'Our young people have it tough. There are more and more graduates but the kind of jobs open to them are limited,' Ms Chen Man-li, an activist in women's and environmental issues, told The Straits Times.

'There may not be that many office jobs available; some may have to take on less traditional work,' she added.

In response to criticisms, Dr Lee Si-chen later clarified his comments to stress that all occupations are equal.

Taida students have been given more of society's resources in the form of a subsidised education and should contribute back to society in the professional arena, he added.

This is hardly the first time that these elite students have been criticised, underlining the high expectations many people have of the university, which has produced the Who's Who of Taiwan, from President Ma Ying-jeou to acclaimed writer Pai Hsien-yung.

Last year, medical students from Taida had the spotlight cast on them after a visiting lecturer spilled the beans on how some dozed off or ate in class and did not take their lessons seriously.

'If you don't want to study, why not give the chance to someone who wants to do so?' wrote well-known Taiwan educationist Hong Lan.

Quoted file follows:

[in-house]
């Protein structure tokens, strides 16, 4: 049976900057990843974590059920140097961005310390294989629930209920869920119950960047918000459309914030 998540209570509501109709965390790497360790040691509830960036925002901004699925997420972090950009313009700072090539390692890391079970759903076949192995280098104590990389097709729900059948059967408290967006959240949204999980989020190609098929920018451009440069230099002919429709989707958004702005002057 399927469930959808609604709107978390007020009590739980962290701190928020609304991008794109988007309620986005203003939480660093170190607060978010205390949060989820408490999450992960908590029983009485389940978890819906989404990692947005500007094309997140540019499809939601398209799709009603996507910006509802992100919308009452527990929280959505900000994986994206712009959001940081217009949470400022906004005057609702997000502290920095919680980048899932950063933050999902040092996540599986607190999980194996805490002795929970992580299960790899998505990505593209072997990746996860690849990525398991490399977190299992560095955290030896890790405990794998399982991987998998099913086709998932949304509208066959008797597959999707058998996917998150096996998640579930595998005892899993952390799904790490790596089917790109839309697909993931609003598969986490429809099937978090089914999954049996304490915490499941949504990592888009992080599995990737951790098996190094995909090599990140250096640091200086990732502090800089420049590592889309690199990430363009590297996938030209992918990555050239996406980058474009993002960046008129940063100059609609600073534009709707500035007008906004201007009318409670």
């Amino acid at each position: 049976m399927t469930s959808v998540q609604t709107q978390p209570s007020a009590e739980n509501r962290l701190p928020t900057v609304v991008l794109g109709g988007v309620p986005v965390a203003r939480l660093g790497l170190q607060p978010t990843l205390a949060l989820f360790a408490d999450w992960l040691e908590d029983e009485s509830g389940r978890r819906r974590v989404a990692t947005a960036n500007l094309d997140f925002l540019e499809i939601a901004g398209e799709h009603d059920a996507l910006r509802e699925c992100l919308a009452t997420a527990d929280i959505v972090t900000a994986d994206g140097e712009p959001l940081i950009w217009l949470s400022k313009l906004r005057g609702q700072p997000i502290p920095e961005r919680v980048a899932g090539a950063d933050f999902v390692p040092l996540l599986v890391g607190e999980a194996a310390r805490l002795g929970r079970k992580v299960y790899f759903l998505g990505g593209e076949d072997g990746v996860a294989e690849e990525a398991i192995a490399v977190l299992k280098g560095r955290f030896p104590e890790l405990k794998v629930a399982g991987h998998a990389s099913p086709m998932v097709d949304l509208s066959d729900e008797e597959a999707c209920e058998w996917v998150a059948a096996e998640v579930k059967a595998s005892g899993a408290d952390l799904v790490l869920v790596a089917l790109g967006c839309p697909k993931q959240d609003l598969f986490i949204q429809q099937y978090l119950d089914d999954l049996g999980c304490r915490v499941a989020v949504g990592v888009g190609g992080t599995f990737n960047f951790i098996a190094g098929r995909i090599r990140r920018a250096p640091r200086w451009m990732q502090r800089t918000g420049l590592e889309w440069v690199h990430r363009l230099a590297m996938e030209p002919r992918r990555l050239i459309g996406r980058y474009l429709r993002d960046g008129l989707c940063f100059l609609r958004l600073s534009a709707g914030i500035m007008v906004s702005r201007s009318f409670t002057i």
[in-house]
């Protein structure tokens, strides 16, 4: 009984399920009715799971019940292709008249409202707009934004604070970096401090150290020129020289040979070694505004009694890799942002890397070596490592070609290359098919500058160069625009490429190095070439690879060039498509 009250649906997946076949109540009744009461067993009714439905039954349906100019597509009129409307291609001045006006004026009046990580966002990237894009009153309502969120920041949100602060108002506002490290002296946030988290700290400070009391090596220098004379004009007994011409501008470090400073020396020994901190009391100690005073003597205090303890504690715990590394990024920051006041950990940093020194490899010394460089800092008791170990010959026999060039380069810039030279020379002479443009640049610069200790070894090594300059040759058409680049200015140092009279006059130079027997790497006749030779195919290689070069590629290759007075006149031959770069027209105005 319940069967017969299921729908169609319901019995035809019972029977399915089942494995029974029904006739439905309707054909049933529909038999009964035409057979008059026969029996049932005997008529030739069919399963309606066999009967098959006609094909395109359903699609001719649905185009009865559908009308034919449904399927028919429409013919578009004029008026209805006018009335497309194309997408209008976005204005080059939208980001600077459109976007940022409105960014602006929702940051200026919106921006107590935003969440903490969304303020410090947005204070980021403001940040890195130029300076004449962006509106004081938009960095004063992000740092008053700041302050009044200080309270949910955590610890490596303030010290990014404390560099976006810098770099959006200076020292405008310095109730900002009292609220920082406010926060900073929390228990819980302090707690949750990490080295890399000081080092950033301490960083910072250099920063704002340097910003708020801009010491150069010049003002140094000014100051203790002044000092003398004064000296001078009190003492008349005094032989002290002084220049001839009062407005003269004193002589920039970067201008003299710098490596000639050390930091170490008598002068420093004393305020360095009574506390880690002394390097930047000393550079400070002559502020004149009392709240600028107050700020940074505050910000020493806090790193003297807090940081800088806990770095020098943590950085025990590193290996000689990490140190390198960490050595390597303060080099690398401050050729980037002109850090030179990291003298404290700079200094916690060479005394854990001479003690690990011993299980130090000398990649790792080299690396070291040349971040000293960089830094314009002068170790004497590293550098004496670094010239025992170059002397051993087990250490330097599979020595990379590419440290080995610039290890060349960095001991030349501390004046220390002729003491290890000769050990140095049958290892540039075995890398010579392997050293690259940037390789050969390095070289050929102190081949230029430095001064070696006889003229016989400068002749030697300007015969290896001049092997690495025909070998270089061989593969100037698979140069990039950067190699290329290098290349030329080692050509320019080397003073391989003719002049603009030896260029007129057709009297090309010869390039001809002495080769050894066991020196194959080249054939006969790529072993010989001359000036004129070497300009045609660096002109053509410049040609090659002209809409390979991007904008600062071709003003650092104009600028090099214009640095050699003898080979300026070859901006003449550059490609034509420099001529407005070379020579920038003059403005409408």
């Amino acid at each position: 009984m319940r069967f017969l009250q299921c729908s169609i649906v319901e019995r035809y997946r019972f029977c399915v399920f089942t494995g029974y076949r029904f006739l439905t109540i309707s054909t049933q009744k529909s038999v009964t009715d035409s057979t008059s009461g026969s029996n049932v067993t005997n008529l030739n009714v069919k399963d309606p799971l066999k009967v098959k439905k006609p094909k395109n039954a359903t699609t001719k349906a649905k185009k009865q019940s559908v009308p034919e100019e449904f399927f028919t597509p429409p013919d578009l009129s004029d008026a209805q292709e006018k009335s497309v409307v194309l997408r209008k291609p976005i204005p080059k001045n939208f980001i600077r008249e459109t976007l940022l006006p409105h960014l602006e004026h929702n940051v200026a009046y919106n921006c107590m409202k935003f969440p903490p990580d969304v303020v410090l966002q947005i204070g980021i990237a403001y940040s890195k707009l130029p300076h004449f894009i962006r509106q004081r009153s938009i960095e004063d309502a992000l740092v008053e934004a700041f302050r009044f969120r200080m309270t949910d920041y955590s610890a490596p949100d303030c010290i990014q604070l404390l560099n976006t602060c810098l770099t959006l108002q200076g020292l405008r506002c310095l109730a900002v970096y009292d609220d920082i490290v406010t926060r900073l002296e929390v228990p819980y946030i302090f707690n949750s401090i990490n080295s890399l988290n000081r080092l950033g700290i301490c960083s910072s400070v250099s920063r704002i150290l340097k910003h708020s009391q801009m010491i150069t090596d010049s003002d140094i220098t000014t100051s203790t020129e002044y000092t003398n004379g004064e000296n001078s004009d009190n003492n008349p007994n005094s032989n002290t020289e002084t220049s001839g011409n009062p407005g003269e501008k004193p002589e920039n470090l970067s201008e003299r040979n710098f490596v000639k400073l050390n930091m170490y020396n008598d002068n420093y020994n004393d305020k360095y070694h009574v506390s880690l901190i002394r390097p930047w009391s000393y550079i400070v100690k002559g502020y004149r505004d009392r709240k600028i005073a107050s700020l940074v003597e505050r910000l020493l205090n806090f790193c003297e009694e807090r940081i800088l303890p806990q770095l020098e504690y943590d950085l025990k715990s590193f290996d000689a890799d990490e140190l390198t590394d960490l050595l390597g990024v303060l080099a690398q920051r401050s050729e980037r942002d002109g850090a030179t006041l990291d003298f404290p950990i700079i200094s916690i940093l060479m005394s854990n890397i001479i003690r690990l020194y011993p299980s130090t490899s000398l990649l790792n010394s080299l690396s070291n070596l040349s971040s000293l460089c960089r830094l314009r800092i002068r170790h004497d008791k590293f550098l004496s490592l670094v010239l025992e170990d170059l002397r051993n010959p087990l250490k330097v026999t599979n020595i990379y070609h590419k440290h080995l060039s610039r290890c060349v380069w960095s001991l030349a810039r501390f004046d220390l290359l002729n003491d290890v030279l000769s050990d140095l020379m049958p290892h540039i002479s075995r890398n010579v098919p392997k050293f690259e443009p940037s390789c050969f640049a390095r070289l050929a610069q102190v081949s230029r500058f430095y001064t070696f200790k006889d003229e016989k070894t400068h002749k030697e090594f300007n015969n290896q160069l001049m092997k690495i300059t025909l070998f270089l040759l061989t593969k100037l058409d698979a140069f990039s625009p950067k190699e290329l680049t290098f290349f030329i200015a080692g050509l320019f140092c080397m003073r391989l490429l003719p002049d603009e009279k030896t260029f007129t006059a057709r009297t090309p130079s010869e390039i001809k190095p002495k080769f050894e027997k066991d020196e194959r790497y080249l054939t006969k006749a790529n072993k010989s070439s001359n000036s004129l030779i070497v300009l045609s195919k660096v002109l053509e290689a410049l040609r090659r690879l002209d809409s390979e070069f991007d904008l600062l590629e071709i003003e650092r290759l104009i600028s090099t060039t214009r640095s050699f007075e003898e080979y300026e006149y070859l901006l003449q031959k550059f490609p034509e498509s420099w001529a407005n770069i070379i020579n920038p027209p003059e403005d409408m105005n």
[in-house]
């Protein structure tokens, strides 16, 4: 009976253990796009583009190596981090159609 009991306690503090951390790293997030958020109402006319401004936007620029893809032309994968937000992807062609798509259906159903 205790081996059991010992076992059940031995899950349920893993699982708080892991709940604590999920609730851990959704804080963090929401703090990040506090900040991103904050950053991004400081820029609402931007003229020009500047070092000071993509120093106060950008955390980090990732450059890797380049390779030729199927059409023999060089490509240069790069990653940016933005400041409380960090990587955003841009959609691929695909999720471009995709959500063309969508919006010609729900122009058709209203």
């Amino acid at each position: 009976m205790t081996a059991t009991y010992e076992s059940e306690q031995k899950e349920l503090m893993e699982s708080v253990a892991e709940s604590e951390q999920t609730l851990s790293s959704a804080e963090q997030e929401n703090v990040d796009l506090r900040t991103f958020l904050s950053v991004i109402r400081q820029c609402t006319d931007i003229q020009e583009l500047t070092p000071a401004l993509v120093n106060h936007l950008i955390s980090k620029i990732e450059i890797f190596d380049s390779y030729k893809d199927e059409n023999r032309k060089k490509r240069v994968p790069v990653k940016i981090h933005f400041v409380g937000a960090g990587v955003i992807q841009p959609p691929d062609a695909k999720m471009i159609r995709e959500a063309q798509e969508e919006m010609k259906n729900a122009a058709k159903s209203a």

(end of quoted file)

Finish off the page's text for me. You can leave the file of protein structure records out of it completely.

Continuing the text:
The same could be said of Taida students who have their sights set on becoming showgirls or joining the entertainment business, argued a doctorate student from the school, Mr Yu Bing-hong, in a letter to the United Daily News.

'If (they) want to become only showgirls or join show biz, why slog so hard to be admitted into Taida?' he asked.

Singer-composer Huang Shu-chun, who has a master's degree in business administration from Taida, said that had he known he was going to be a singer, he would not have needed to study at Taida.

In some cases, the distractions of the entertainment business have caused students to neglect their studies.

The latest controversy has also raised questions about the use of nubile young women to sell products.

Ms Chen, though, believes there is nothing wrong per se with Taida girls becoming showgirls as long as nothing illegal is involved.

'Everyone is young only once and should be given the chance to try.'

Ms Yang, for one, does not regret her decision to be a showgirl and join show business.

She said: 'If people ask what I'm doing, I'd tell them proudly that I'm involved in the management of myself as a product.'

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This article was first published in The Straits Times.

readers' comments
If 'showgirls' are earning the same as uni grads, its going to devalue the purpose of a degree. Kids should want to go into universities with the mentality to learn, not just on earning big bucks.
Posted by shybunny on Thu, 17 Jun 2010 at 14:38 PM
Aiyah! Educators should WAKEUP and come down from their IVORY TOWER!! A lot of people have University degrees these days, and cannot find jobs. It is a requirement now to have LOOKS and BRIANS to standout. These 'street smart' good looking U grads know this and are leveraging on it.

You go to China.......throw a stone, hit ten people, at least 5 to 6 are U grads. I once had a master degree holder as my secretary in China. So......a U degree is a basic requirement these days........

Wake Up People!!
Posted by cityahbeng on Thu, 17 Jun 2010 at 11:07 AM